As you build out your unified Bing-Yahoo search program, the new keywords you create in adCenter will lack the click and conversion history required to make effective bidding decisions. Adding to the complexity, the bid settings of any old keywords on Yahoo will be irrelevant, because the traffic and auction characteristics for the combined engines will be different.

To prepare for this situation, make sure your bidding solution can create bids for new keywords and adjust quickly to changing traffic data. In order to start bidding accurately with a limited history, use data from similar keywords to determine bids. As individual keywords accumulate history, you can begin to weight their data more heavily into bidding decisions.

How can I make sure my combined program is working?

The best way to make sure you’re reaching traffic, conversion, and ROI goals with your new combined Bing-Yahoo program is to closely monitor keyword and campaign performance and react quickly to issues that crop up. Set up automated alerts that notify you when a keyword or group hits a specific threshold in terms of clicks, conversions, quality or cost.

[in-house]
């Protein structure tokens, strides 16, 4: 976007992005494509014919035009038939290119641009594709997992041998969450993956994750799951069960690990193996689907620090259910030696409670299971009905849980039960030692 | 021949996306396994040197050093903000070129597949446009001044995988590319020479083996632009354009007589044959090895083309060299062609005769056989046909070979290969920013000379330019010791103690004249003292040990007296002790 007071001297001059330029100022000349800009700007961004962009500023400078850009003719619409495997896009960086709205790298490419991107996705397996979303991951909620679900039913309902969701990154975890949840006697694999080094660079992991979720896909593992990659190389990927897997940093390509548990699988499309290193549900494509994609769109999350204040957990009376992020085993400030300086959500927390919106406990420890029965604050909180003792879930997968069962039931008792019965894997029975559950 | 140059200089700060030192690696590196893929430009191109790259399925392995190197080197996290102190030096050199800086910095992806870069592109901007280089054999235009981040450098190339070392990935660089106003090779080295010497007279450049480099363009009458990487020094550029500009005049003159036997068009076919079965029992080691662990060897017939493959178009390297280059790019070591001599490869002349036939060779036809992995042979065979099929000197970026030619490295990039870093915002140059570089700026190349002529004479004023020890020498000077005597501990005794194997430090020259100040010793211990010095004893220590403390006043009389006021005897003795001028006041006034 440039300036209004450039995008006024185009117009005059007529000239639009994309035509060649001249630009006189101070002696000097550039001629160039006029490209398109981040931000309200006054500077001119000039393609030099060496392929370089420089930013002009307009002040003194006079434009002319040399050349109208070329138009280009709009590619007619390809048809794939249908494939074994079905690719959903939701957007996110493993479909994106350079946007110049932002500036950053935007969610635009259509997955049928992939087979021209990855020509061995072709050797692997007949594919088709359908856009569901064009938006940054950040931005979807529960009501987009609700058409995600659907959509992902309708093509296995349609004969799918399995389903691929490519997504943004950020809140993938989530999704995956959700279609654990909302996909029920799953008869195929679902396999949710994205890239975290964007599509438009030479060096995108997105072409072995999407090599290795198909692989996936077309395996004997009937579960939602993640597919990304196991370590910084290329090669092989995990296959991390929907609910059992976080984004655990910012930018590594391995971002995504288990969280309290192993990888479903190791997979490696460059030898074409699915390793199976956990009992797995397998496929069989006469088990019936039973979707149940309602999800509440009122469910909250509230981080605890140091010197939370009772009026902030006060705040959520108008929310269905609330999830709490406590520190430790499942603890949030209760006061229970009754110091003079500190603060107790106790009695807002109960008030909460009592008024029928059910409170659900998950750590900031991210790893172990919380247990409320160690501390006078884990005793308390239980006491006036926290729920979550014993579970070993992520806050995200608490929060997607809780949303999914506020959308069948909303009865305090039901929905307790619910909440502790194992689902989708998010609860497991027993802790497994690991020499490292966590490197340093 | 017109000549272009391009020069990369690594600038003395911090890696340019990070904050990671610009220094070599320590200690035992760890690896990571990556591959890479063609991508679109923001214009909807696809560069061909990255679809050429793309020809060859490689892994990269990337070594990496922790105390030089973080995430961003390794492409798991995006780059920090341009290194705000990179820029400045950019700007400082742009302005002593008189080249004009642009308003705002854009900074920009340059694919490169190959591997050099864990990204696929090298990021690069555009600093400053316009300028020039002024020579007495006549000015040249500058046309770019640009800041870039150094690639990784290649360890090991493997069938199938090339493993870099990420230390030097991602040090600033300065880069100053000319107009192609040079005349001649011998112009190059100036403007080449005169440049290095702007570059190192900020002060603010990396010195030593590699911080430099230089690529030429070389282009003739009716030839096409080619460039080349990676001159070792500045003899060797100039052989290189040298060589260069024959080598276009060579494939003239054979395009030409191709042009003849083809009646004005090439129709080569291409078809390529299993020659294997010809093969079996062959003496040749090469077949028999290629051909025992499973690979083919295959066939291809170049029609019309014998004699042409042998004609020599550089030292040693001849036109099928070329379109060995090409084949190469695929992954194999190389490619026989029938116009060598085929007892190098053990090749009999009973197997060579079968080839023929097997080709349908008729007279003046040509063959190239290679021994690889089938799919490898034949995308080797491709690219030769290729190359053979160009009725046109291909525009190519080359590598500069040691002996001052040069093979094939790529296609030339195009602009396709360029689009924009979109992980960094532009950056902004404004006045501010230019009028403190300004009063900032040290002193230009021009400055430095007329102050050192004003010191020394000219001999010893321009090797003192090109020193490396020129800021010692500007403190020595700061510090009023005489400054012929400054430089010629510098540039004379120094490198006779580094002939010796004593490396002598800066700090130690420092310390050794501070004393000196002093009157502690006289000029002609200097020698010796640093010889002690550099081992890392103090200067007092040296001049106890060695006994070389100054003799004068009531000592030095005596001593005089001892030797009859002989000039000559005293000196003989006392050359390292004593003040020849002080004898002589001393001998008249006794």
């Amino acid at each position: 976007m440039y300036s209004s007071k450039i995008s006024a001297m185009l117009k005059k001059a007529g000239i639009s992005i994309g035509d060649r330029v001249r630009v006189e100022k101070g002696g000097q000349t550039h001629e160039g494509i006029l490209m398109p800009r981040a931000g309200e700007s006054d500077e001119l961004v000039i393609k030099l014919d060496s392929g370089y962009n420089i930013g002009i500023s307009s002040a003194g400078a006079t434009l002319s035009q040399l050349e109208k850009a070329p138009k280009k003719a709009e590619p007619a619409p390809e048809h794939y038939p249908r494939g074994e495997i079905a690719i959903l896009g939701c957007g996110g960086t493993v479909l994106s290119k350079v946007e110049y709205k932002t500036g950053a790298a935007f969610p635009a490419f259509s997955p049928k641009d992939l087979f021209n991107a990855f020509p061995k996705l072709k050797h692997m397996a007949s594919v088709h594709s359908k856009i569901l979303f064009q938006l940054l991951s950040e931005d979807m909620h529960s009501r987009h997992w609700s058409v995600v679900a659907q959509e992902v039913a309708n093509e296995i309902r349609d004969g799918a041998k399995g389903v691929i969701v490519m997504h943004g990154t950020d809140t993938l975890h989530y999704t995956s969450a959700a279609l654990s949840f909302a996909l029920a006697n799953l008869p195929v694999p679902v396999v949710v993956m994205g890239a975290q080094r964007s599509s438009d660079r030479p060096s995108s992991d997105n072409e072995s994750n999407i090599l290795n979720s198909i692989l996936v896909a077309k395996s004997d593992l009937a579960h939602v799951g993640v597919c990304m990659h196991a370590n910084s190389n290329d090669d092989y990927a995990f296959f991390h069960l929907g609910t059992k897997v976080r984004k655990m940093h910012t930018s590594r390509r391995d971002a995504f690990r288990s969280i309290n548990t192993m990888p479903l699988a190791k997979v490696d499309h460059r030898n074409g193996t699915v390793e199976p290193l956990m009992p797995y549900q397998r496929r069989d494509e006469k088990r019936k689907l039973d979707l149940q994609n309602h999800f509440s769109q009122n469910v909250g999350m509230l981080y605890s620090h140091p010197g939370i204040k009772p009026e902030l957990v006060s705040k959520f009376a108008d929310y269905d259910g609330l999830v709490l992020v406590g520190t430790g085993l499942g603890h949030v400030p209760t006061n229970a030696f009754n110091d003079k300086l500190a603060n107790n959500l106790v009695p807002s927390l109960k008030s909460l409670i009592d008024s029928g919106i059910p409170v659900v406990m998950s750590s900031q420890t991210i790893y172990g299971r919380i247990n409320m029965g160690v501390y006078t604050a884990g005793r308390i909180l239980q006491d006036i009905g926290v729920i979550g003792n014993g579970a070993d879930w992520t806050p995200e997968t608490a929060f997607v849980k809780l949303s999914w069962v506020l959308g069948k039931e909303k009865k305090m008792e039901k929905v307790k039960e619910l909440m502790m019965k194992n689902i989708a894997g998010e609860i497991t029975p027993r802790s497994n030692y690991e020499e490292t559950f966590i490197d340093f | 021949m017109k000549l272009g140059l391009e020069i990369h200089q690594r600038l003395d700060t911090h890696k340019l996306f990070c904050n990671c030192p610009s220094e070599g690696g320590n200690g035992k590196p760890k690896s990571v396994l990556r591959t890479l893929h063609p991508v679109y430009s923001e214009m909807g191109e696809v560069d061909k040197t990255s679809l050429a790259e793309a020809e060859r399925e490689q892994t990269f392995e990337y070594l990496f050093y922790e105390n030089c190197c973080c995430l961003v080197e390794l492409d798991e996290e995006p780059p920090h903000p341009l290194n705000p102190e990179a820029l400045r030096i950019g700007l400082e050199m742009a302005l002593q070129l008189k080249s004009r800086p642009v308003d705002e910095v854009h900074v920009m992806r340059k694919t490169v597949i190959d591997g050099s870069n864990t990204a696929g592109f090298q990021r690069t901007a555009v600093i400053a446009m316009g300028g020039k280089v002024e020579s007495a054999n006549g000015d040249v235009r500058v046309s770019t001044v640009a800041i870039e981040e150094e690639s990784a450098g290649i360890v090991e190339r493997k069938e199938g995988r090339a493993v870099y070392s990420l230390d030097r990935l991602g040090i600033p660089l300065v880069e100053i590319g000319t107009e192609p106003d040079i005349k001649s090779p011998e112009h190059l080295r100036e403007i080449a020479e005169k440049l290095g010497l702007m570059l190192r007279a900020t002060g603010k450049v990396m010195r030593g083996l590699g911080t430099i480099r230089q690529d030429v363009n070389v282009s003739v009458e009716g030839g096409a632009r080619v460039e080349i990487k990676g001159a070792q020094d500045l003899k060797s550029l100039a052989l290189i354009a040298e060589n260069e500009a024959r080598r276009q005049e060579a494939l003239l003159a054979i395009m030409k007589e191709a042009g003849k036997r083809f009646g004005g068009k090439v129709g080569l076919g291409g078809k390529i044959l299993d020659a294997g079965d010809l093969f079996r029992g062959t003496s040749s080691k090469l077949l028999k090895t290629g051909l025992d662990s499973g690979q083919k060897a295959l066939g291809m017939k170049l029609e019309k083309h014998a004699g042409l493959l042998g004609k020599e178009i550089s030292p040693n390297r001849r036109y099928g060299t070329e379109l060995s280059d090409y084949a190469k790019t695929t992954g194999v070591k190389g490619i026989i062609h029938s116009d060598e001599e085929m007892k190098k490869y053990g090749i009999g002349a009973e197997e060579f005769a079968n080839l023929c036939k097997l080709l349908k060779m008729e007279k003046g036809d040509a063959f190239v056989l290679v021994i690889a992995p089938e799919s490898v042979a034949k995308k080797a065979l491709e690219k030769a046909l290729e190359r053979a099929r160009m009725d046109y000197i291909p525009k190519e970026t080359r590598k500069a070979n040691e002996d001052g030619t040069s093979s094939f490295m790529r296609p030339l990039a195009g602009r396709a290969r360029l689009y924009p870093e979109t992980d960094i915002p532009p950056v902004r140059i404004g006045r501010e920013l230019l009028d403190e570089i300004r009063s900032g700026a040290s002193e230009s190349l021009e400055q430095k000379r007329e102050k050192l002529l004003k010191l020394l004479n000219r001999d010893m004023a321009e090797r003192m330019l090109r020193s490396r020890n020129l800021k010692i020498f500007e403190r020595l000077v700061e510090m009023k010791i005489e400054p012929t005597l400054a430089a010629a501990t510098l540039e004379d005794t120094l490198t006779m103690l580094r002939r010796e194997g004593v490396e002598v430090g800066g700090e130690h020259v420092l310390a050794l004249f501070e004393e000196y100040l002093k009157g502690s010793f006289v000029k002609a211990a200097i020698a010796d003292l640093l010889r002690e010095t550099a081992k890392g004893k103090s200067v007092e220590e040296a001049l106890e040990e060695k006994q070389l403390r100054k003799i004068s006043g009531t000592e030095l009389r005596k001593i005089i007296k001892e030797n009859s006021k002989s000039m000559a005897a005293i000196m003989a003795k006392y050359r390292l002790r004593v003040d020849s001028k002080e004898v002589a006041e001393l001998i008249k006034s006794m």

For terms that exceed benchmarks for performance, you can add similar keywords to your programs using misspellings, plurals, or even raw queries associated with the keyword. For high-volume keywords that end up lagging in quality and ROI, try switching out the copy to see if you can boost overall relevance and conversion. With a different traffic mix, the winning creative you had on Yahoo! may no longer be your best performing ad copy across both engines.

The Yahoo-Bing Search Alliance doesn’t have to be chore. By making the right moves today, you’ll transition two formerly disparate paid search programs into a single streamlined one. Mergers are never fun while they’re happening. But if done right, the Yahoo-Bring Search Alliance transition will bring you lower management overhead, sustained (or increased) traffic levels, and opportunities for buying new, profitable keywords.